I see it in the hallways every single day – students walking in lines, heads sometimes down, with “quiet fingers” up or “bubbles” in their mouths. And every day I see teachers, principals, counselors praising these lines. I hear comments like, “Wow! Look how quiet you all are!” or “Oh my goodness, is that Pre-K? You all are so quiet!” It is interesting to me how we praise the silence. I see the same thing in classrooms; the quieter the room, the higher the praise. It seems to make sense right? We want our students to be orderly and hard-working, and the quieter they are the more they’re learning. Right?
The problem with this praise is that it prioritizes silence from students rather than vocalization. And this is the opposite of what we should be doing. At any age, but particularly in early childhood, giving students the opportunity to voice their thoughts and questions by conversing with others is an invaluable skill that can only be learned through practice. Many have asked me, “Is allowing students to practice conversing in places like walking in hallways that important?”
The location might be up for debate, but research shows that the need for practicing conversation is not. On average a child from a low-income household enters Pre-K at age 4 having heard 30 million less words than a child from a middle to high-income household. 30 million less words (Hart & Risley 2004). Not to mention that by age 4, a child is at the tail end of the highest period of brain plasticity that they will experience in their lifetime. The Urban Child Institute’s research suggests that millions upon millions of neurons are formed during this time and that the potential for neural development is at its highest during our first four years. This means that a child will hear and eventually use the words they hear; the more words they hear as they are learning to speak, the more likely they are to use and understand those words later on. And the more words they use and understand, the easier time they will have reading for meaning, that is, reading and comprehending what they’ve read. It appears one of the most effective ways to overcome this gap is to enable our kids in the early years to not only hear words but to use them as well.
All else aside, everyone seems to agree on one thing: the development of a strong vocabulary through conversation imparts numerous benefits to young children. One of these benefits is highlighted in research conducted by Pelletier and Astington (2004) which found that “[i]n conversation, children develop the language needed to make sense of print, specifically decontextualized language – or the language of the “not here and not now.” The more words young children hear parents, teachers, and other influencers use, the more they begin to understand and use those words; this ability to hear and gain understanding of words can then translate to literacy.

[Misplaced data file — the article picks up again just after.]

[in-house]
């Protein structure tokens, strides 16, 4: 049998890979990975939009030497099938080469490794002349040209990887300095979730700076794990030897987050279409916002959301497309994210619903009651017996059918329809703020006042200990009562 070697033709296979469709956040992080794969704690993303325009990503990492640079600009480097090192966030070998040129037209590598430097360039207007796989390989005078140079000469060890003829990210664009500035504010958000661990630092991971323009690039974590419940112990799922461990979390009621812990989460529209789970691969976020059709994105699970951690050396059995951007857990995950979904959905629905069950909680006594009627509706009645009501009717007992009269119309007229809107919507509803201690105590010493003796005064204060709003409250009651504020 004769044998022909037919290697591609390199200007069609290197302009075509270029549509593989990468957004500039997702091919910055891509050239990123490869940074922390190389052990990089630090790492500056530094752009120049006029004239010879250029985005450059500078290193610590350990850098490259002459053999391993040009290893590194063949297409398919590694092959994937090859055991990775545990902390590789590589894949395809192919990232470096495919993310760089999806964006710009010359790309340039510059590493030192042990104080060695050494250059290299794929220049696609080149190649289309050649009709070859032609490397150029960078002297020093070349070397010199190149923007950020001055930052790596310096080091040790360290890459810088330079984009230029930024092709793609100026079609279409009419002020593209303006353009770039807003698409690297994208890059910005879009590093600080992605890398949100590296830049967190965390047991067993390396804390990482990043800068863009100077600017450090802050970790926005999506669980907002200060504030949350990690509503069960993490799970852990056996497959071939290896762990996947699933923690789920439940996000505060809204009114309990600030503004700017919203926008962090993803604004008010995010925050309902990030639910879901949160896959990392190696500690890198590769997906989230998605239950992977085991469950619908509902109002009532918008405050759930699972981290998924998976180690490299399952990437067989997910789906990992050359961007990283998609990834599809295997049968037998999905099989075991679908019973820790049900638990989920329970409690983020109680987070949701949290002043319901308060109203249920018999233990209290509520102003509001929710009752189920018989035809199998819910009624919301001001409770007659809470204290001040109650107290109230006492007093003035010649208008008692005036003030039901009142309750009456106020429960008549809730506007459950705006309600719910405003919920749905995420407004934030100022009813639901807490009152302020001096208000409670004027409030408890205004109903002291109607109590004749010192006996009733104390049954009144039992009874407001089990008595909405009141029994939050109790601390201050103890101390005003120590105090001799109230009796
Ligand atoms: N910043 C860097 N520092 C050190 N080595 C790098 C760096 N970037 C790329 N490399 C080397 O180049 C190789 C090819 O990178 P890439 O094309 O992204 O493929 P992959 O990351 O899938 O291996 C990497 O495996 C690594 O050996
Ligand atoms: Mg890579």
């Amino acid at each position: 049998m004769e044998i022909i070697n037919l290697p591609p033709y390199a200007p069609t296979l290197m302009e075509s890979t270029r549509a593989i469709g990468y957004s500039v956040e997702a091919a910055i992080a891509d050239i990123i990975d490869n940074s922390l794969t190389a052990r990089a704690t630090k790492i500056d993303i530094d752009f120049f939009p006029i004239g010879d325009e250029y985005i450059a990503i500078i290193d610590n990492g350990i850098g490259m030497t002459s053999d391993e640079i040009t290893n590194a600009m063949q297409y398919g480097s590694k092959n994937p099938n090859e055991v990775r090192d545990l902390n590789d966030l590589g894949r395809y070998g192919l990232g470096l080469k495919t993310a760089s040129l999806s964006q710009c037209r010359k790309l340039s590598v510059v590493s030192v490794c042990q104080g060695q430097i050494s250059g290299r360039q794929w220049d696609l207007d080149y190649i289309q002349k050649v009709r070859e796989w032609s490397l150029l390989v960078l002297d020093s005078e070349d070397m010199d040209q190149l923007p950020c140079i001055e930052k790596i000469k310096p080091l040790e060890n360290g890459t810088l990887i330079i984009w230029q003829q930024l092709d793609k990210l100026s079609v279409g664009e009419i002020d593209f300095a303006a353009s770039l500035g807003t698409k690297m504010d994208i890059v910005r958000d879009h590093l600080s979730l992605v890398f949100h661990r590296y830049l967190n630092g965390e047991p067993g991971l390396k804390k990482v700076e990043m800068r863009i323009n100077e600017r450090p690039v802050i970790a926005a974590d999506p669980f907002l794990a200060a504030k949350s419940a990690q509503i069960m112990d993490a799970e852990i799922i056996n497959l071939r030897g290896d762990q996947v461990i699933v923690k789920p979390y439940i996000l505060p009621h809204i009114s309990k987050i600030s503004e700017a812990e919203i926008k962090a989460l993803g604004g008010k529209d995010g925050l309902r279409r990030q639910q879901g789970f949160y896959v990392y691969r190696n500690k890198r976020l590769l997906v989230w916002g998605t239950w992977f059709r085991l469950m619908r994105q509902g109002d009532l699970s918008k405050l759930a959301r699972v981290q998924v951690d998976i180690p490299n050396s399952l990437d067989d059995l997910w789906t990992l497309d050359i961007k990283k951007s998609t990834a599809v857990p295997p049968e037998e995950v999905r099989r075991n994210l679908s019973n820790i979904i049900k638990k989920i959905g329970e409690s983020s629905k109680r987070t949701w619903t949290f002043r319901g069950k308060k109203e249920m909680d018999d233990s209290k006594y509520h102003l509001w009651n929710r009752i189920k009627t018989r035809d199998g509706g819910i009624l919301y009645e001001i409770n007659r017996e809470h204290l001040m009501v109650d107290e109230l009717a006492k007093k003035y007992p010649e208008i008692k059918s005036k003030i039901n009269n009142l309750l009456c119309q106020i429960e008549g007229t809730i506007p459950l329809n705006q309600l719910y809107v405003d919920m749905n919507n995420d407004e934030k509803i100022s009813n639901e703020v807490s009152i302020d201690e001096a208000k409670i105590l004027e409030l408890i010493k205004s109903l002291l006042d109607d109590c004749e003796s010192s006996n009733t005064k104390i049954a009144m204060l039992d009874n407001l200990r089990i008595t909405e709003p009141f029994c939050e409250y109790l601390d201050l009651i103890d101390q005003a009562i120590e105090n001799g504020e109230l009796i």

As young children begin reading, many words are unfamiliar to them; however, knowing how to find the meaning of a word by how it is used in conversation applies directly to reading comprehension. It is much easier to define unknown words when you can use their context to define them and thus understand all of what is being read rather than pieces and parts, which can confuse and muddle comprehension. It is no surprise that other studies have shown that this skill termed “narrative comprehension and production” relates to academic performance in school, especially to learning to read and write (O’Neil, Pearce, & Pick 2004).
So how do we have rich, meaningful conversation in our classrooms? There are two strategies needed to successfully develop vocabulary in the classroom. The first is an understanding of “Tier II” vocabulary or high-frequency/multiple meaning words. Tier II words are described by Thaashida L. Hutton, M.S. as “words [that] occur often in mature language situations such as adult conversations and literature, and therefore strongly influence speaking and reading.” To most effectively teach Tier II words teachers should compile a list of about 5-10 for a week or two and commit to using these words in planned conversation, teaching time, and informal conversations with students. To facilitate this, teachers can post these words around the room, model how to use them in conversation and point out when students use these words in conversation.
The second element is a commitment to engaging students in conversation as much as possible. This means engagement with both us and their peers. This is a difficult task to accomplish each day, especially when the expectation is that we have quiet lines and quiet classrooms. It requires determination and practice on the teacher and parent’s parts. For more specific tips on easy ways to create meaningful conversation with students see these articles by Janette Pelletier and Early Childhood Australia.
Conversation, not silence, is the most powerful tool we can use to help our students from low-income backgrounds overcome the word gaps they so often develop early in life. I encourage administrators and other teachers to think about these facts the next time they are tempted to quiet students in moments where great conversation can be had. Our kids have so little time to develop these life-long skills that we cannot afford to always be silent.
By Meagan Fowler
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“Silence” picture credited to http://www.walkingtowardsthelight.org/listen-to-the-silence/